Major policy still key to resolving disputes 70 years on

2024-07-01 09:09:45China Daily Editor : Li Yan ECNS App Download

The Five Principles of Peaceful Coexistence have transcended time and become more relevant in resolving hot spot issues and tackling challenges in today's world, including South China Sea disputes, officials and experts said.

Wu Shicun, director of the Academic Committee of the National Institute for South China Sea Studies, said the five principles still need to be carried forward, as they have everlasting relevance in bridging differences and avoiding conflict when it comes to territorial or maritime demarcation disputes.

The Five Principles of Peaceful Coexistence, officially initiated 70 years ago, are mutual respect for sovereignty and territorial integrity, mutual nonaggression, noninterference in each other's internal affairs, equality and mutual benefit, and peaceful coexistence.

So far, China has resolved boundary issues with its 12 land neighbors through negotiations, which Wu said is an example of the five principles put into practice.

Rommel C. Banlaoi, president of the Philippine Society for International Security Studies, said it is imperative for China and the Philippines to explore ways to meet each other halfway and act in the spirit of the five principles. He said South China Sea disputes have resulted in "security anxiety".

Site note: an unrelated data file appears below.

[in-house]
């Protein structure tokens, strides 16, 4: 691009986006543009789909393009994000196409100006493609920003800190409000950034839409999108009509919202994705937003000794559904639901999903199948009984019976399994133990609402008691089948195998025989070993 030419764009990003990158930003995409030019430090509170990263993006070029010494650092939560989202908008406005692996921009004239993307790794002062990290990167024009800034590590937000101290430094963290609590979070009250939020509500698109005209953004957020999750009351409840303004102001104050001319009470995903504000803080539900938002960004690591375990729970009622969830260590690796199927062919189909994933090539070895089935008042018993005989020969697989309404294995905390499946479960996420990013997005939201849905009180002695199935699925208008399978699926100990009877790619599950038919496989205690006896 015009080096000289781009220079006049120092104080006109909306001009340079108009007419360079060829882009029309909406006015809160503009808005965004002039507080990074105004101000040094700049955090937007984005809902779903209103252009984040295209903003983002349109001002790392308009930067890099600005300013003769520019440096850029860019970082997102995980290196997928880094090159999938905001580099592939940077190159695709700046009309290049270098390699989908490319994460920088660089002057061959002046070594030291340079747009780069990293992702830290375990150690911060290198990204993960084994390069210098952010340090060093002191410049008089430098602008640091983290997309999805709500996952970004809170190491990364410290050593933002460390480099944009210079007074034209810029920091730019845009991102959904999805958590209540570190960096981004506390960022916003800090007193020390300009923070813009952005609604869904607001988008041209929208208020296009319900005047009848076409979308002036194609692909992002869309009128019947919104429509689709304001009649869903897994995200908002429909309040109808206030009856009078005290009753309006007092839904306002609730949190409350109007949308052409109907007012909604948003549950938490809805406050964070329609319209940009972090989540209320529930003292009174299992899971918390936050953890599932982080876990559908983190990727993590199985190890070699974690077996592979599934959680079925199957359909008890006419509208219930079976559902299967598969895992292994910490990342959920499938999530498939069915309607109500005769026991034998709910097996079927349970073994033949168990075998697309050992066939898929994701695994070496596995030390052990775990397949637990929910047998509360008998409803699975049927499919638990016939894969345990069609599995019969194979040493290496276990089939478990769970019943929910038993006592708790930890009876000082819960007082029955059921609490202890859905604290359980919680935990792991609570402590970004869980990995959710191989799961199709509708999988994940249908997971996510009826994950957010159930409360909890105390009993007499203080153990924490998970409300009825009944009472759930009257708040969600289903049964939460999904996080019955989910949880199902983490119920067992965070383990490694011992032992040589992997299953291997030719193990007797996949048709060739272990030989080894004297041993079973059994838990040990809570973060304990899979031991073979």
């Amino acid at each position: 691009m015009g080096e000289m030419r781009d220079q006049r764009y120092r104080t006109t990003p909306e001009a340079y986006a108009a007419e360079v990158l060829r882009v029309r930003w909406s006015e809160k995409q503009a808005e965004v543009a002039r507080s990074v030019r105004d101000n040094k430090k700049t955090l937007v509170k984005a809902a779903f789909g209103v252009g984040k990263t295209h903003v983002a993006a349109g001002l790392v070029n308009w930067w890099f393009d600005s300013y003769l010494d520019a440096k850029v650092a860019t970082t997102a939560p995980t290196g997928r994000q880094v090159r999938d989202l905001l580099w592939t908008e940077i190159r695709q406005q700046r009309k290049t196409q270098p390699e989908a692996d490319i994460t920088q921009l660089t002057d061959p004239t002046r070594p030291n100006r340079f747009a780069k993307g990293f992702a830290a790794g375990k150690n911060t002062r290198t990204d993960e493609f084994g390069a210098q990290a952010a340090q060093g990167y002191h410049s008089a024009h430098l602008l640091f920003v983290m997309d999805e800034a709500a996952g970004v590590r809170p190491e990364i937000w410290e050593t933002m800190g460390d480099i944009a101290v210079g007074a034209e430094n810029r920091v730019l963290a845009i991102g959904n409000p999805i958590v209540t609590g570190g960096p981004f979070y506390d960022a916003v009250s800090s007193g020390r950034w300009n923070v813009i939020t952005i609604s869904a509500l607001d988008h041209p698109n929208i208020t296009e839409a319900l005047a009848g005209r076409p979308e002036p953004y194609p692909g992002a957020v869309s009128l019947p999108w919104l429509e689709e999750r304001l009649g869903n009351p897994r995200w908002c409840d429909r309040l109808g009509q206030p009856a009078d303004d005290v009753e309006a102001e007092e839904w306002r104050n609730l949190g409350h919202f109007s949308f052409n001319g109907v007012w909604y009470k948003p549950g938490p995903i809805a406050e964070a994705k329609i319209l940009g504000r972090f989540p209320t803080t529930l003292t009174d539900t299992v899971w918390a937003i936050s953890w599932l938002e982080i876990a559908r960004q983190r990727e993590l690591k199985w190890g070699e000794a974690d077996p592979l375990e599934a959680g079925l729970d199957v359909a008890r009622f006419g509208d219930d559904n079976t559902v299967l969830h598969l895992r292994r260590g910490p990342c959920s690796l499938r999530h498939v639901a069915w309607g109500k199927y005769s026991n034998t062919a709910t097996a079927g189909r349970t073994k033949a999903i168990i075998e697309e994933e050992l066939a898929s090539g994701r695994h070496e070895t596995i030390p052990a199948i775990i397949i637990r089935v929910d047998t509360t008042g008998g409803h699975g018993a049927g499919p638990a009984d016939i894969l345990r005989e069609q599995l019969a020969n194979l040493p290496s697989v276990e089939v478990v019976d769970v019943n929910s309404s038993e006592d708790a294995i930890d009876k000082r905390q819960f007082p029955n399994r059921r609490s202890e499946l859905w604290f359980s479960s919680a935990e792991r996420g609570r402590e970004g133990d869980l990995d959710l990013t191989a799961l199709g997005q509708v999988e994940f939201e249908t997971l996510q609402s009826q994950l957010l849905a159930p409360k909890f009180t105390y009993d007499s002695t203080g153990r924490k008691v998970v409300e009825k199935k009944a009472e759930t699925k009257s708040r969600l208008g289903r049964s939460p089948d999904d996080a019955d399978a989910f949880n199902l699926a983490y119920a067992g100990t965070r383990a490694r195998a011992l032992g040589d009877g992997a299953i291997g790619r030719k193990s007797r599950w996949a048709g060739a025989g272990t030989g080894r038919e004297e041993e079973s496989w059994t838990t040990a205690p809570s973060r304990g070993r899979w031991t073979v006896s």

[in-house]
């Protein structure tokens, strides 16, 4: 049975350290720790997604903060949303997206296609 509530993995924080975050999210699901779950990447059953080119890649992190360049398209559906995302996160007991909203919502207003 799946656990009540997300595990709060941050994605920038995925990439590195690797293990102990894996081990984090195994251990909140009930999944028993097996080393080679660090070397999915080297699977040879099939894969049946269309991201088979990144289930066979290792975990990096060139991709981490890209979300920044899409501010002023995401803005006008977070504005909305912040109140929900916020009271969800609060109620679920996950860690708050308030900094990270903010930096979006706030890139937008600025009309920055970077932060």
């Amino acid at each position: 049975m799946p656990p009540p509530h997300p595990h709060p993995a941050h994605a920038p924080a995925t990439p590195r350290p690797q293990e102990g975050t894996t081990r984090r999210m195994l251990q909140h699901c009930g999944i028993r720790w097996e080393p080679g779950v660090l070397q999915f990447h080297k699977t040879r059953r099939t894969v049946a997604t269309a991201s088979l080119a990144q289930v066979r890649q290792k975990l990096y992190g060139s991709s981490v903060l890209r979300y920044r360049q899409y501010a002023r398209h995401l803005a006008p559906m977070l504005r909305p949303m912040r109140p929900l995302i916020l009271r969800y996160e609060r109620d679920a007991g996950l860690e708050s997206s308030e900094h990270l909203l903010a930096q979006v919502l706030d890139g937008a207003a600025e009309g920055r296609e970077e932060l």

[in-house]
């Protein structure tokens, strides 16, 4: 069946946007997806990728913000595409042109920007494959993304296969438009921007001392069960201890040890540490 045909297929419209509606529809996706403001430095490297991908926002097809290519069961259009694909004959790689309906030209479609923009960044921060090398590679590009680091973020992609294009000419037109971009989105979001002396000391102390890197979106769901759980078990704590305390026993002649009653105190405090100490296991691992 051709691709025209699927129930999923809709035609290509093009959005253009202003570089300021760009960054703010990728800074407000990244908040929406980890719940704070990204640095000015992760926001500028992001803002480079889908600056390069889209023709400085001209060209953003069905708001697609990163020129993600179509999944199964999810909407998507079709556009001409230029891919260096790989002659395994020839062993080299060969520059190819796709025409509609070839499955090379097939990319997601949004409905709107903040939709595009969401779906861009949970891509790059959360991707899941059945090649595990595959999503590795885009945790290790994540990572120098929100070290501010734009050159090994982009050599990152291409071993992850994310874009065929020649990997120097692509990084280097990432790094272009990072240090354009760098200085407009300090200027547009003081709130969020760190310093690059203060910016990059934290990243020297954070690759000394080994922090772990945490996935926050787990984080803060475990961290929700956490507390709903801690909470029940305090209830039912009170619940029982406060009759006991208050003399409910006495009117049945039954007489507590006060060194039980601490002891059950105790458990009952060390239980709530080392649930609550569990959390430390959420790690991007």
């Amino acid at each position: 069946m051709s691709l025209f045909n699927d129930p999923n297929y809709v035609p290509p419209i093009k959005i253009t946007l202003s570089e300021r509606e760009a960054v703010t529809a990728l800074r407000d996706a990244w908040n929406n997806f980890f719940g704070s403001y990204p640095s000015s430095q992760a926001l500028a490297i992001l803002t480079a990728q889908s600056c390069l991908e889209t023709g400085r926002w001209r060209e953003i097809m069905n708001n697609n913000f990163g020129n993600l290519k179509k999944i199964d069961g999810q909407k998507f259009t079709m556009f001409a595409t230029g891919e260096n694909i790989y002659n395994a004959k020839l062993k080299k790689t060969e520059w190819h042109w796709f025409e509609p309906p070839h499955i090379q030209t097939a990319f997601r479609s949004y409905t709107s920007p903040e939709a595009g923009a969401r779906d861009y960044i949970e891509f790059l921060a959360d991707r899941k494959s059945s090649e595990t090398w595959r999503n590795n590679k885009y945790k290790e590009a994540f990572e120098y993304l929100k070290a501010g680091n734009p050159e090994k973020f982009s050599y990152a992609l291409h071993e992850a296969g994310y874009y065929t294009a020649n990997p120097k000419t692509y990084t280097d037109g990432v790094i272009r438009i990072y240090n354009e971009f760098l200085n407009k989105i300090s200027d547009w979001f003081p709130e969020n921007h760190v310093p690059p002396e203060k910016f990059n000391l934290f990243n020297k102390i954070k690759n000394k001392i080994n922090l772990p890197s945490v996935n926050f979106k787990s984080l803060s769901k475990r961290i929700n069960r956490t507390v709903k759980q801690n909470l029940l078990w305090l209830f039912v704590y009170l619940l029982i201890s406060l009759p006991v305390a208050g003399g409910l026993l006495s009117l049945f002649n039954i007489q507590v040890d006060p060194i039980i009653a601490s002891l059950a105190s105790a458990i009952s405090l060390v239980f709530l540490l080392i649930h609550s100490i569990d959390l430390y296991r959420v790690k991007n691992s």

Banlaoi said all parties concerned should exercise restraint, have more consultations and take each other's legitimate positions and concerns into consideration to avoid violence.

"The South China Sea was not the sea that divided Chinese and Filipinos, but an important part that deeply connected peoples of the two countries," he said.

The two countries through history have enjoyed friendly relations, and Filipinos have viewed Chinese as passionate traders who came to the Philippines with silver, porcelain and food, rather than gunpowder or ammunition, he added.

Under Philippine President Ferdinand Marcos Jr, who has pursued a policy that is different from that of his predecessor, Rodrigo Duterte, Manila has grown closer to the United States and brought forces from outside the region into the South China Sea issue, which has raised concerns.

Raul Lambino, chairman of the Association for Philippines-China Understanding, expressed worry over the situation in the South China Sea, saying that "as a Filipino and as an Asian, I don't want my country to be a battleground".

"If you are going to take a look at this situation between the Philippines and China, there is one country that has played a significant role in promoting or destroying this relationship," Lambino said, adding that the nine US military bases in the Philippines pose a big problem for his country.

Cui Tiankai, former Chinese ambassador to the US, called for joint efforts to eliminate external interference and bring the China-Philippines ties to a track of healthy development and mutually beneficial cooperation.

Citing the five principles, he said the two countries have many points of agreement, and the current difficulties between Beijing and Manila are not insurmountable.


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